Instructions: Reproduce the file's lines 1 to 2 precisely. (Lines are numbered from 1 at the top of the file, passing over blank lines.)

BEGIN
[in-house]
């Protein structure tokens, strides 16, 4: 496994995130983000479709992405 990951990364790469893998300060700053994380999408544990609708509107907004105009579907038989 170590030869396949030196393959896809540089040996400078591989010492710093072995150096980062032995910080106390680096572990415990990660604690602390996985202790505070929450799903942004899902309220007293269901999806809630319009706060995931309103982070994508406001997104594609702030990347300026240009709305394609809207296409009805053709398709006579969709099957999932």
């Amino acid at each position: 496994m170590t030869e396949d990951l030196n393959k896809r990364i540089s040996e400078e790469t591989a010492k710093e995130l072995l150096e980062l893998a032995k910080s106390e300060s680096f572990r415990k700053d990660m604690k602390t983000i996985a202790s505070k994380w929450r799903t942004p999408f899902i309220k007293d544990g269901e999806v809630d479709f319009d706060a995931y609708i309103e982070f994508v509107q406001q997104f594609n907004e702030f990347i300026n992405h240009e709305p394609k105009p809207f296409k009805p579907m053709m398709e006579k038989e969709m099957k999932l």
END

[in-house]
């Protein structure tokens, strides 16, 4: 496994995130983000479709992405 990951990364790469893998300060700053994380999408544990609708509107907004105009579907038989 170590030869396949030196393959896809540089040996400078591989010492710093072995150096980062032995910080106390680096572990415990990660604690602390996985202790505070929450799903942004899902309220007293269901999806809630319009706060995931309103982070994508406001997104594609702030990347300026240009709305394609809207296409009805053709398709006579969709099957999932």